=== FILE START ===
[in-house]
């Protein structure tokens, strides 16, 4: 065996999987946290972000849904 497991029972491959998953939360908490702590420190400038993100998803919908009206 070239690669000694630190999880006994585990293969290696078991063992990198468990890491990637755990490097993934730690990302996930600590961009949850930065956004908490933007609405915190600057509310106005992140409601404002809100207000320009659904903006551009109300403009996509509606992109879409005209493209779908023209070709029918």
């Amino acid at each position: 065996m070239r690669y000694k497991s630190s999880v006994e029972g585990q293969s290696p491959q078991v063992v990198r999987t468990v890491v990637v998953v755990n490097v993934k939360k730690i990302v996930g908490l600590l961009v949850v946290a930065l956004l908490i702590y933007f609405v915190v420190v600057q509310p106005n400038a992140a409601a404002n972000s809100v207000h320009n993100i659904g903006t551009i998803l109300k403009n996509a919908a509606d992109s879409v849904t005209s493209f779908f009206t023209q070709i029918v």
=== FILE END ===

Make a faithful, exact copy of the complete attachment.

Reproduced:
[in-house]
């Protein structure tokens, strides 16, 4: 065996999987946290972000849904 497991029972491959998953939360908490702590420190400038993100998803919908009206 070239690669000694630190999880006994585990293969290696078991063992990198468990890491990637755990490097993934730690990302996930600590961009949850930065956004908490933007609405915190600057509310106005992140409601404002809100207000320009659904903006551009109300403009996509509606992109879409005209493209779908023209070709029918």
């Amino acid at each position: 065996m070239r690669y000694k497991s630190s999880v006994e029972g585990q293969s290696p491959q078991v063992v990198r999987t468990v890491v990637v998953v755990n490097v993934k939360k730690i990302v996930g908490l600590l961009v949850v946290a930065l956004l908490i702590y933007f609405v915190v420190v600057q509310p106005n400038a992140a409601a404002n972000s809100v207000h320009n993100i659904g903006t551009i998803l109300k403009n996509a919908a509606d992109s879409v849904t005209s493209f779908f009206t023209q070709i029918v």